PDC develops UV-C-enabled disinfection system for medical radiology bores and tables (UPDATED)

Nov. 5, 2020
Cart-based system can disinfect radiology equipment such as MRI scanners in about six minutes using distributed UV-C LEDs radiating at 275 nm.

Radiology-lab supply specialist PDC Facilities has developed a disinfection system based on ultraviolet (UV) LEDs that can be used in any scanner with a bore and patient table including MRI (magnetic resonance imaging), CT (computerized tomography), and similar systems. The UV-C LED Bore Sanitization System disinfects the bore — the cylindrical tunnel in which the scan is done — and the table on which the patient lies, requiring about six minutes for setup, scan, and takedown, enabling disinfection between patients. The UV-C LEDs radiate at 275 nm from multiple circular wheel-like structures that ride into the scanner bore on the patient table and that can kill many pathogens including deactivating the SARS-CoV-2 virus that causes COVID-19.

As we have covered UV-C systems increasingly with the coronavirus pandemic still surging, in many cases legacy mercury-discharge lamps have been the preferred source of the UV-C energy both because those lamps deliver more flux or output radiant power and also cost less. But there are some systems in which lamps just aren’t a good choice. We covered this ground in a recent column on the top ten questions surrounding UV-C and disinfection.

In the radiology application, legacy lamps would not be a good choice for several reasons. The UV-C LEDs are mounted to a frame on circular structures that are connected somewhat akin to wheels on an axle. The LEDs radiate outwardly from the perimeter of each wheel and reach all of the bore and table surfaces. Moreover, the PDC system is designed to be operated and quickly moved to the next task and requires constant power on/off cycles that would shorten the life of and incur warm-up times required by mercury lamps.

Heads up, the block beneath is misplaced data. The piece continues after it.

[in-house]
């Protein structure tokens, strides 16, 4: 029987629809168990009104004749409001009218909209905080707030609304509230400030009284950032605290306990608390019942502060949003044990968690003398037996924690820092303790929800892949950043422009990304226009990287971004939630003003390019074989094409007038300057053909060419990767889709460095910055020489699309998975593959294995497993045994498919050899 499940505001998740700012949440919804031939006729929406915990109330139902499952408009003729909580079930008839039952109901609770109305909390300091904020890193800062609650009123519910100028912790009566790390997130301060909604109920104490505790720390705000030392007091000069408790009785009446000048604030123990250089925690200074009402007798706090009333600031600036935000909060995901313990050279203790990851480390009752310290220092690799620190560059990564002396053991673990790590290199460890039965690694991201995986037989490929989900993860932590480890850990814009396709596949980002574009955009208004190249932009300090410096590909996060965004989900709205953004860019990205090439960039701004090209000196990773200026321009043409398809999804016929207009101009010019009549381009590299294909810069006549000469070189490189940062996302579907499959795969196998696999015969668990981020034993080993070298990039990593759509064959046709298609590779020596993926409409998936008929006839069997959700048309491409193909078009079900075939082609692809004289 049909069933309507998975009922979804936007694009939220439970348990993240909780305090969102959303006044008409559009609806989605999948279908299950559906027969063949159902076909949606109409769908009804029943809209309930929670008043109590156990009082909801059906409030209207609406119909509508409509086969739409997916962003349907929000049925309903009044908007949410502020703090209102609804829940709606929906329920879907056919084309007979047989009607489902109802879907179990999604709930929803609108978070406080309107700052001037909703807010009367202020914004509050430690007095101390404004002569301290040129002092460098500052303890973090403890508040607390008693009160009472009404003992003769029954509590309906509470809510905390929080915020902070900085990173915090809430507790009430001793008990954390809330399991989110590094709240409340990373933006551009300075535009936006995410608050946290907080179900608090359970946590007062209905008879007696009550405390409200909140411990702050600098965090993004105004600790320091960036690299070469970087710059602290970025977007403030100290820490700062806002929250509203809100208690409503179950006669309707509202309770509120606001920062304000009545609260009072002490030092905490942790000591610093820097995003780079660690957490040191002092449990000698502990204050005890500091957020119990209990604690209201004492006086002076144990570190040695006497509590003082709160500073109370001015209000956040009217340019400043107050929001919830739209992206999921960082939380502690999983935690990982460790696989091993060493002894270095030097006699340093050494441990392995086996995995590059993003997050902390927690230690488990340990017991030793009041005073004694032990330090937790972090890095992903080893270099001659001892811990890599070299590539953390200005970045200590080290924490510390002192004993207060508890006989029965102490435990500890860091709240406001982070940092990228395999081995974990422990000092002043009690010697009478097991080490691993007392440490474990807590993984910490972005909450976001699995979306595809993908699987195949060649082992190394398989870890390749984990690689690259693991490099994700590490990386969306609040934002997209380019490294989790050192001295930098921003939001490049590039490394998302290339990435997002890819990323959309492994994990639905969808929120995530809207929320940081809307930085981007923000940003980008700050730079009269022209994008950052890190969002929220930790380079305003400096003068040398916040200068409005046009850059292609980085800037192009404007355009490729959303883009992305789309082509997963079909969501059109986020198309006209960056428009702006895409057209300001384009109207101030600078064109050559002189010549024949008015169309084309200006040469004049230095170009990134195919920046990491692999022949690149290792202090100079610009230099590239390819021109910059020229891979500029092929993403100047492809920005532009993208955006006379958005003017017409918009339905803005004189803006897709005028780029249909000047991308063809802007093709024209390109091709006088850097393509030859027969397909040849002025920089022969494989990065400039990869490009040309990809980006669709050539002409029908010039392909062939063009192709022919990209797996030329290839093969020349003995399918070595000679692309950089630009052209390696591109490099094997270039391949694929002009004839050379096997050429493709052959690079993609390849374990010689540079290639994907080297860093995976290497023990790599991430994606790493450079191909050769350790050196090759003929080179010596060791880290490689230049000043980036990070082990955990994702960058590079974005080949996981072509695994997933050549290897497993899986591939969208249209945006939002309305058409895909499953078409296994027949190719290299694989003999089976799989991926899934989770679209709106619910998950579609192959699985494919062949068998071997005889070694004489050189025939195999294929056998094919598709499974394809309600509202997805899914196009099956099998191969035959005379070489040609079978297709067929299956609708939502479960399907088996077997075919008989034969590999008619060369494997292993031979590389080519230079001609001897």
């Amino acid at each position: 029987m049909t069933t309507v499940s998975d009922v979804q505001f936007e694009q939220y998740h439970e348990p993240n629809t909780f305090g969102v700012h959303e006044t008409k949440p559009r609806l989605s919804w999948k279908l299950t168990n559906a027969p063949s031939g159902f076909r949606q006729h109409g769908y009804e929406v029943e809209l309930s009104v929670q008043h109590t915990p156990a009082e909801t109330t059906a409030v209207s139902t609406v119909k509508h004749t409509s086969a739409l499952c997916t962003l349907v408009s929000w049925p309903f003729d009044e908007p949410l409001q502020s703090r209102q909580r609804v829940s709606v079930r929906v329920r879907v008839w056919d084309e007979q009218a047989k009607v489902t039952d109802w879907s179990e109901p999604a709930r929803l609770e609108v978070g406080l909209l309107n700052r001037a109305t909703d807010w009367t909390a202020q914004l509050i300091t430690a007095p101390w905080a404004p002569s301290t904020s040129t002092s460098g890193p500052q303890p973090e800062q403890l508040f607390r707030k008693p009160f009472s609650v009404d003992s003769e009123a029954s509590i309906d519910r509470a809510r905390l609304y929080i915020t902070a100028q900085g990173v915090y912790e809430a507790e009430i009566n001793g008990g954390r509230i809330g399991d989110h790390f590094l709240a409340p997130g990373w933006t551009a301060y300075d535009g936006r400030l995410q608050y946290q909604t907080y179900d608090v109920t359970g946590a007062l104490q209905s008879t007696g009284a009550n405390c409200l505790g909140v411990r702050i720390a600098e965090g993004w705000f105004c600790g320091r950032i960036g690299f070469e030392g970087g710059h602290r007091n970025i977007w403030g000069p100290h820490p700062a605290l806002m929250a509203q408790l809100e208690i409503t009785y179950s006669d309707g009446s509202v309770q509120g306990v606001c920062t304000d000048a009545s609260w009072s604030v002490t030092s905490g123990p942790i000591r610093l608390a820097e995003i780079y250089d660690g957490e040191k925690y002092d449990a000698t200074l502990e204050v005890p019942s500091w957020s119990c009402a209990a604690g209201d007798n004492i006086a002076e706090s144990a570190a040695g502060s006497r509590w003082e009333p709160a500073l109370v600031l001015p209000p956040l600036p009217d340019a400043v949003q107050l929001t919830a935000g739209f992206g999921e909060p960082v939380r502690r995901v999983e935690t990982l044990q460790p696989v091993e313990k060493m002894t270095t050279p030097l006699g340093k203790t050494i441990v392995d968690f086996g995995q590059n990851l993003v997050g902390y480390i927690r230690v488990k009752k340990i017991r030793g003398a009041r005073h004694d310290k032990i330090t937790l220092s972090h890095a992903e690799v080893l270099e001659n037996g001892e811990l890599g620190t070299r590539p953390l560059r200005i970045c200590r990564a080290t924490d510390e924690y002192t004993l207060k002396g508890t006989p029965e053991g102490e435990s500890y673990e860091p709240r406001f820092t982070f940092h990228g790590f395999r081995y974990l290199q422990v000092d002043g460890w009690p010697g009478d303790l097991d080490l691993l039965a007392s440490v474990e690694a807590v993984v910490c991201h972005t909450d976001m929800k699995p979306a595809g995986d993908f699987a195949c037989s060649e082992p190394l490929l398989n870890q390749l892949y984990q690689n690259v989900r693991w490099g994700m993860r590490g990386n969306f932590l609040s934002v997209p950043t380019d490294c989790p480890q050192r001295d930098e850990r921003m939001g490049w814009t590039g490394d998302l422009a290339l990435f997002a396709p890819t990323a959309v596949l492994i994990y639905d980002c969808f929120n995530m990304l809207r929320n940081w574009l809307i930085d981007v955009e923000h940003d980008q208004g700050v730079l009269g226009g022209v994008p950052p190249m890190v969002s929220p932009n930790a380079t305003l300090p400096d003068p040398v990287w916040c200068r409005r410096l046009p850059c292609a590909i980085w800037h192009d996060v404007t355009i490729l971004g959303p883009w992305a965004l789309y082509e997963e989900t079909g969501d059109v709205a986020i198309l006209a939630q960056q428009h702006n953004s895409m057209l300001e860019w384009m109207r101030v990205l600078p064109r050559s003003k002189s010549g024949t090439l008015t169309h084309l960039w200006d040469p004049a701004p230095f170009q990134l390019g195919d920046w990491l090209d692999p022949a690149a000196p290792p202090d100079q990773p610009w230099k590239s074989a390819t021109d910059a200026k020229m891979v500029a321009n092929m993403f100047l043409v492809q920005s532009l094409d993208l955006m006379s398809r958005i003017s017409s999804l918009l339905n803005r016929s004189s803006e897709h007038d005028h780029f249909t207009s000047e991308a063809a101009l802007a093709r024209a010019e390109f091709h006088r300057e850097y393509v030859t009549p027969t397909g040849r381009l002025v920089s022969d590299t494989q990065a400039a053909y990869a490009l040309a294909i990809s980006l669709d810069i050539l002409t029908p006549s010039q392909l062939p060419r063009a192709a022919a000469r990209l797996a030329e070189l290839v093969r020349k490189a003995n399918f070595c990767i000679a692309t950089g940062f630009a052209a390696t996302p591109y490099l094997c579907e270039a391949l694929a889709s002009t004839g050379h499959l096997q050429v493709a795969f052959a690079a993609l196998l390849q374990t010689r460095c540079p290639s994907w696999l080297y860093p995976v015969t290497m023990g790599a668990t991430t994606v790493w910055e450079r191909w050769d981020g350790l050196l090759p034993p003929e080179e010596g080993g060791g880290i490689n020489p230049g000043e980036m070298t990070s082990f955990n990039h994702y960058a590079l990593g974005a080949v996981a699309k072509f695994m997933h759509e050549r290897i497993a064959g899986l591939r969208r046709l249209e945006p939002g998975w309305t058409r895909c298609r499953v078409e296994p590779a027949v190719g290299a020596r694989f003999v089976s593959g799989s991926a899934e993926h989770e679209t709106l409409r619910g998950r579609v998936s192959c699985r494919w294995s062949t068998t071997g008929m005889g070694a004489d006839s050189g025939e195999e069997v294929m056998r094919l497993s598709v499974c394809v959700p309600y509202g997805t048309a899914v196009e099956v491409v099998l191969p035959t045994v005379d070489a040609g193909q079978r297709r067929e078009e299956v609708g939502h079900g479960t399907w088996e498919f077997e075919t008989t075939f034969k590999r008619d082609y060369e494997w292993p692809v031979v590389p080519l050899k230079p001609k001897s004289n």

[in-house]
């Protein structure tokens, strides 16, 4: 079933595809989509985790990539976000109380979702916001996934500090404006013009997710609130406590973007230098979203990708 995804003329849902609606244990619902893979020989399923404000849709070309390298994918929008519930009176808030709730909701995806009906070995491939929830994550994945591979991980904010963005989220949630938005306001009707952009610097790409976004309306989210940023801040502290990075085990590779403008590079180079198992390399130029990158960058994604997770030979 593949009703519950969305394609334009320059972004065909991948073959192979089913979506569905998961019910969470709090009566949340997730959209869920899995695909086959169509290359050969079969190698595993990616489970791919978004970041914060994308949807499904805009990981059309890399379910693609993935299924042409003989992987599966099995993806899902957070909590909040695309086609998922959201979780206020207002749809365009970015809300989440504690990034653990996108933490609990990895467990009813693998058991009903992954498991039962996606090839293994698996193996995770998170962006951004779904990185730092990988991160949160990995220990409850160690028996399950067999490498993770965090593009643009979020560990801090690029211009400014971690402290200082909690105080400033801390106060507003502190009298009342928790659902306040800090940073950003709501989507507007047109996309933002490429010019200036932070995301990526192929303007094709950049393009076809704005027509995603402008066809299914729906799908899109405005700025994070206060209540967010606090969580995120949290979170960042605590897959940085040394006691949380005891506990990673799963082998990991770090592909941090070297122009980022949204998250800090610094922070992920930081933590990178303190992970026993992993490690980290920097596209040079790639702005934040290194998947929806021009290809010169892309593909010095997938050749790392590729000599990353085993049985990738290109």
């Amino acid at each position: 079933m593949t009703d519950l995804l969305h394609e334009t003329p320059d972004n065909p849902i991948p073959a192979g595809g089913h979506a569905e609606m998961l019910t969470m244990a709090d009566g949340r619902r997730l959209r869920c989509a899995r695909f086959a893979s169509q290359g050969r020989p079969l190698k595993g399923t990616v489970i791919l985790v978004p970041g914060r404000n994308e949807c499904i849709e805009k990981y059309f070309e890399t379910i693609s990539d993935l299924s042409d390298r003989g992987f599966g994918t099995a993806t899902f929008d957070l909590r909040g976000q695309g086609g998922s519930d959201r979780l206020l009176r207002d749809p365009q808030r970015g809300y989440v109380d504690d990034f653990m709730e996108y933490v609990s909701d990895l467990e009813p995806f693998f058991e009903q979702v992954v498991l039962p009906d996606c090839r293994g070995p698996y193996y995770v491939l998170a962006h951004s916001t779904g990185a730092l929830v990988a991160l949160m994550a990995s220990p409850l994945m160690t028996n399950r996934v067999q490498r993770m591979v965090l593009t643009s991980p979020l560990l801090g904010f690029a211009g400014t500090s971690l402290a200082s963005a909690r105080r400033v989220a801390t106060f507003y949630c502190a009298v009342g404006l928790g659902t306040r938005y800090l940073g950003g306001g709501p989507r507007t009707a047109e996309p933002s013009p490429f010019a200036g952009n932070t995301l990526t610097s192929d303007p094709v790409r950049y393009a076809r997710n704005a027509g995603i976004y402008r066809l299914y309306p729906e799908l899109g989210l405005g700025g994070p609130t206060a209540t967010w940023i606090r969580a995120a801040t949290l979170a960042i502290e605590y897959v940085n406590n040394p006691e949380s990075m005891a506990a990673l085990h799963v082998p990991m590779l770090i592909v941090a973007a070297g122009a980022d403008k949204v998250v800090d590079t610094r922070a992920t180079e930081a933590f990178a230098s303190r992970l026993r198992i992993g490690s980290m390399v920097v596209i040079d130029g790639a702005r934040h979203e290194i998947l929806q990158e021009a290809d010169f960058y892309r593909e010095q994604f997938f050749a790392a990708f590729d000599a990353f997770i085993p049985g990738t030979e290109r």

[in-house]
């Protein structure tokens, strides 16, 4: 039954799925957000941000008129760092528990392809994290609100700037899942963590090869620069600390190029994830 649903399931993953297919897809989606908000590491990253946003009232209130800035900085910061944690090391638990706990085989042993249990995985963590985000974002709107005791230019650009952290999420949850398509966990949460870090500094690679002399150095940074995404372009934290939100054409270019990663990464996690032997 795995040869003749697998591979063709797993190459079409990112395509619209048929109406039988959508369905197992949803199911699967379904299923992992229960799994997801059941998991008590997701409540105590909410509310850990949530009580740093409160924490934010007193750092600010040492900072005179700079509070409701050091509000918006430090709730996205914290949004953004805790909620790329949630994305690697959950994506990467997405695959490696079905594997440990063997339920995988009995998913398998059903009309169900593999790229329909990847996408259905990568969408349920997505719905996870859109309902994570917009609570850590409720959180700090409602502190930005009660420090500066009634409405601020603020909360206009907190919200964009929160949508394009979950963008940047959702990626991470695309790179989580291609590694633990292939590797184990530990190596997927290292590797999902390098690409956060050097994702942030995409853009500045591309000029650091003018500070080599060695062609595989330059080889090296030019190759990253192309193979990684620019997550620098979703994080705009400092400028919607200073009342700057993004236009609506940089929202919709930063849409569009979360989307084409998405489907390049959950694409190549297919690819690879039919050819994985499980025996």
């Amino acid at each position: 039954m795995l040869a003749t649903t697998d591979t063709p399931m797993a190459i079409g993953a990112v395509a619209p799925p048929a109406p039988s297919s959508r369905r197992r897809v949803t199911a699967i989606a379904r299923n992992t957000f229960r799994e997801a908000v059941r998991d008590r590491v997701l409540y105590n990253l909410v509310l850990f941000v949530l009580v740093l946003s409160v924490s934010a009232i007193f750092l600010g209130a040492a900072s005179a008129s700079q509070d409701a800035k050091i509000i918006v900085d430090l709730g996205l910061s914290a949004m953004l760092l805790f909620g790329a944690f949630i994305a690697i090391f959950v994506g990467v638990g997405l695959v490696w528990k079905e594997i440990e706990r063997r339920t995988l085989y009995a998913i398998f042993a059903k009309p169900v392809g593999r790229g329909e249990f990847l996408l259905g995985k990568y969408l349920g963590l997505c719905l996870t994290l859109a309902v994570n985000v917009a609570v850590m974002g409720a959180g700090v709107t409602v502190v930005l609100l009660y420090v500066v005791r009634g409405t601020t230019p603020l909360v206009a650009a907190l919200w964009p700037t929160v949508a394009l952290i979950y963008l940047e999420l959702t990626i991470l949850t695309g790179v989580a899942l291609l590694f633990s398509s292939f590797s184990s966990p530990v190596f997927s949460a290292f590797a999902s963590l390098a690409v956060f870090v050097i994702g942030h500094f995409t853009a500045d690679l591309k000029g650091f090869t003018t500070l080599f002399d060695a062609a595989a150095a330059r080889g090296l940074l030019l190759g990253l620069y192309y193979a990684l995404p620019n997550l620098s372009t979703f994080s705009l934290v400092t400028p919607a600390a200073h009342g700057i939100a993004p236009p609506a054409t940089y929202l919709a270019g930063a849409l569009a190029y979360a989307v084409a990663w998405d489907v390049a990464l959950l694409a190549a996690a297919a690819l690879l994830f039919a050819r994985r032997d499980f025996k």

We have regularly pointed out the need for safety with UV-C-based disinfection systems. PDC says that so long as the operator remains at the cart, 3 ft or further from the scanner, the UV-C LEDs should pose no danger. We’d add that such radiology rooms operate with inherently dangerous equipment, are highly secure, and have shielded control rooms to which workers can retreat to during disinfection cycles. Personnel can still wear safety glasses and other gear if such steps are deemed necessary. And a lock and key are used to gate use of the control equipment.

[Update: PDC says that configuration and specifications are subject to change during compliance, regulatory review, and testing for ETL, CE, and CSA marks. The performance of the system will not be diminished.]

There has also been much discussion about whether UV-C will definitively deactivate SARS-CoV-2. PDC says yes based on its research. Our most authoritative work on that topic came from research at the Boston University (BU) National Emerging Infectious Diseases Laboratories (NEIDL). The answer to the question is that it depends on dose of radiation, and dose in this instance involves radiant power of the source, distance from the source to the virus in air or on a surface, and time of exposure.